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 Dave Killoran
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We often receive private questions but due to time constraints we cannot answer them privately. Instead, when possible, we post those questions publicly in order to help as many students as possible. Here's a recent pair of questions we received:
I just started using the Powerscore books a couple of weeks ago and am really enjoying and learning from them! I have two questions regarding the logical reasoning questions.
In the directions for the logical reasoning questions on the LSAT say " you are to choose the best answer." which gives the impression that other answers may be right but not "as right" as the correct answer. My first question is whether this is the case. I know for example on page 109 of the Logical Reasoning Bible it gives the example of a question asking which option strengthens the argument and lists that the correct answer would strengthen and the four incorrect answers would not strengthen. So for this case, only one answer would be right and the rest would be wrong. Is this the case for all types of logical reasoning questions or are there some that give options that in reality could be somewhat true but only one is the best option.
It might help to realize that the "you are to choose the best answer" advice doesn't come from me, but instead comes directly from LSAC. This is their test, and those are their guidelines, not some interpretation that I am making of what they say :-D So, when they say it, they do in fact mean it. The reason they do this, however, is because the test is made by humans and they need to cover themselves in case they make a small error and another answer fits the bill just a bit, but not as well as the credited answer. In the vast majority of cases, the wrong answers are definitively wrong, but there are a few instances where that hasn't been the case. This language covers them in those instances, and that's why you are always advised to read every answer and choose the answer that best fills the task at hand. One note: don't worry about going around looking for "second best" answers that you think are defensible. It's very hard to see the nuances during the test anyway, and in any event it's a losing battle because you can't argue with the LSAT. Go into every answer looking for one and only one correct answer, and that will serve you best!


My second question is if you think when going through the logical reasoning sections of practice tests we should go through all the techniques mentioned in the book such as trying to determine what kind of the 13 types of question is being asked of if we should save those for the practice problems given in the text book. Would going through all the techniques on the practice tests waste time and is there anywhere we could find the correct answers (if we are trying to determine what kind of question we are being asked) if we do go through them?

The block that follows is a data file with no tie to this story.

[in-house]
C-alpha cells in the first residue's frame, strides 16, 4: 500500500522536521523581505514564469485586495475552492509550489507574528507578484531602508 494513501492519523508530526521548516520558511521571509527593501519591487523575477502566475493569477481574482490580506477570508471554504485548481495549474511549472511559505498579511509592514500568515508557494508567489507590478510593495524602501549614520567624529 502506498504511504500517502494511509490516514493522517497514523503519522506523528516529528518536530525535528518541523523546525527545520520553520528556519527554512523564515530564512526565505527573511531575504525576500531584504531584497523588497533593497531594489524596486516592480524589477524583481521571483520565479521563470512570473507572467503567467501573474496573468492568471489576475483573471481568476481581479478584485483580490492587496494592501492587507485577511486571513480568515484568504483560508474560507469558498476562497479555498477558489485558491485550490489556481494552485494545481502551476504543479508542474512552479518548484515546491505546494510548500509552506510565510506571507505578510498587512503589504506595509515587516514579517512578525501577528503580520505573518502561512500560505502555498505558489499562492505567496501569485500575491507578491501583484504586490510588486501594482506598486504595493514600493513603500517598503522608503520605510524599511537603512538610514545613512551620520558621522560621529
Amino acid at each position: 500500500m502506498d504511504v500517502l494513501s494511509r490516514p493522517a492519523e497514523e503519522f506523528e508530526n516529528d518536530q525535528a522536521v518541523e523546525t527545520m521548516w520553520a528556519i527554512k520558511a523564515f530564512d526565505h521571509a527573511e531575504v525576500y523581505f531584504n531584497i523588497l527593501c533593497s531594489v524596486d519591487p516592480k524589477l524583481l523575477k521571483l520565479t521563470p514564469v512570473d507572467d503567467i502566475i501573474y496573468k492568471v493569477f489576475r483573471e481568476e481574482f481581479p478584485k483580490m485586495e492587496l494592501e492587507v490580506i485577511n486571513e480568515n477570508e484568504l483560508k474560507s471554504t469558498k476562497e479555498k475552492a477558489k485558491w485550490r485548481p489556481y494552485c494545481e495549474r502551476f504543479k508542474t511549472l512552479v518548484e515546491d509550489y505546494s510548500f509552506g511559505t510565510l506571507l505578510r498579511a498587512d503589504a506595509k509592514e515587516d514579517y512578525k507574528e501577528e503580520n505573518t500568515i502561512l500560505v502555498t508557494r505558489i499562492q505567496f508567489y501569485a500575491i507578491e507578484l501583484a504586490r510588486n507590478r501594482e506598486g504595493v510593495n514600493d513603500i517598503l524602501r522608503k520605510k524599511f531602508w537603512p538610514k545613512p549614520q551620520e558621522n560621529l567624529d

Over time this will/should become an instantaneous process that is second nature. With question stems, for example, after a while it's really easy to see exactly what the question type is. At first it looks like a lot (13!), but in practice it's like learning the signs on a roadway: takes a bit of work but after a while you see them and hardly think about whether it was a Yield or Stop sign. So, definitely try to apply that to every question you encounter.

Beyond that, most of the techniques we talk about are situational. For example, you wouldn't use the Assumption Negation Technique on a Weaken or Parallel questions, but would only use it on an Assumption question. So, that really reduces the techniques you would consider in a certain situation. On practice tests the goal is to learn what they are doing and how you can respond to that, so apply the ideas as you can, and then in the aftermath as you review the exam figure out what you did right and wrong (for more on that, see Episode 38 of our podcast, at https://www.powerscore.com/lsat/podcast/). There is no one "right" way to review the ideas, so what works best for you is what you are looking for. For me, I'm always analyzing problems and seeing what ideas are in play, and then using my knowledge of the test to pull in the right methods. that means that any questions I do are automatically testing grounds and you should always be looking at each question to break it apart, see what was really happening, and then seeing what you should have done and what methods you should have used.

I hope the above helps. Thanks!

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